Malaysian home improvement retailer Mr. DIY is looking for further expansion targets and is setting its sights on Vietnam. The country does not border Malaysia, but is next to Cambodia, where the retailer is already present.
Mr. DIY's planned foray into Vietnam comes after the country, along with Laos and Myanmar, had previously been passed over by the Malaysian retailer in favour of markets outside Southeast Asia. After entering Brunei, Indonesia, the Philippines, Thailand, Singapore and Cambodia, the retailer opted to expand outside the region into India. It then ventured into Europe via Turkey and Spain. Plans for Mr. DIY to open in Greece and eastern European countries were even divulged before the Vietnam venture became public knowledge.
Known for its motto of "Always Low Prices", Mr. DIY was established in Malaysia in 2005. As of the end of 2022, it had 2 500 outlets operating in ten countries. The planned entry into Vietnam indicates that the Asian retailer, which has dominated the continent in terms of store count, may be looking at untapped markets in its home region once again.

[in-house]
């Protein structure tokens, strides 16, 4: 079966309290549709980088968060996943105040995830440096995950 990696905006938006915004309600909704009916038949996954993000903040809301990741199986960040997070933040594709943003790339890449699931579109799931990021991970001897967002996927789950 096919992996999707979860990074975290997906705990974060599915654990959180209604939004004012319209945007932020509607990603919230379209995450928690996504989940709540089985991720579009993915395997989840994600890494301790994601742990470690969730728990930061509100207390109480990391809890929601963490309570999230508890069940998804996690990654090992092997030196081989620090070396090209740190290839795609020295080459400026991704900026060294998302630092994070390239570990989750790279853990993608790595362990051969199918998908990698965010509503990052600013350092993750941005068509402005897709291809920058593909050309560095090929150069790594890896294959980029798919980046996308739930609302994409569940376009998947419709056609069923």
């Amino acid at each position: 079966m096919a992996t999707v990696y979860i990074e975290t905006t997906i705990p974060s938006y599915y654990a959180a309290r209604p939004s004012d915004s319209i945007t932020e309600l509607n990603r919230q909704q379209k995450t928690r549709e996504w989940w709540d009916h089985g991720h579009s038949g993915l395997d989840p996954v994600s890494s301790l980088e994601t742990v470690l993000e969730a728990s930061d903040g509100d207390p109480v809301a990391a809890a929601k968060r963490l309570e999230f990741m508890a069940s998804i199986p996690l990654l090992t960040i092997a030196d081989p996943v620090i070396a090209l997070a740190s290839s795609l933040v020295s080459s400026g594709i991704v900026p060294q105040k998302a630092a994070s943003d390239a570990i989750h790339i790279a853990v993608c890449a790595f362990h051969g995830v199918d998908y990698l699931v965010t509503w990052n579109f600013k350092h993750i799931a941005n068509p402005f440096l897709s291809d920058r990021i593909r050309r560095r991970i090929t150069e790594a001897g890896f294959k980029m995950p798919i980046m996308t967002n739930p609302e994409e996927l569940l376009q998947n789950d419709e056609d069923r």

Analysts earlier noted that Mr. DIY would be better off focusing its efforts on Asia, "where it has a natural feel for customer preferences and product mix". Angus Mackintosh, CrossAsean Research founder and analyst, has said that "it is not always easy" for Asian companies to go global, and that when a funding crunch happens, they usually pull back from overseas markets to "focus on the core".
Vietnam's home improvement industry is estimated by research platform Statista to hit USD 18.29 bn this year, with offline sales making up an overwhelming 92.2 per cent of the total take. Hardware and building materials are the bestsellers, contributing USD 12.84 bn of total sales, Statista figures show. The lawn and gardening segment trails way behind in second with a contribution of USD 1.51 bn. Statista further estimates that the industry will grow by 3.18 per cent between now and 2028.
According to Mordor Intelligence, Vietnam's home improvement market is highly fragmented with no dominant players.
Jennee Grace Rubrico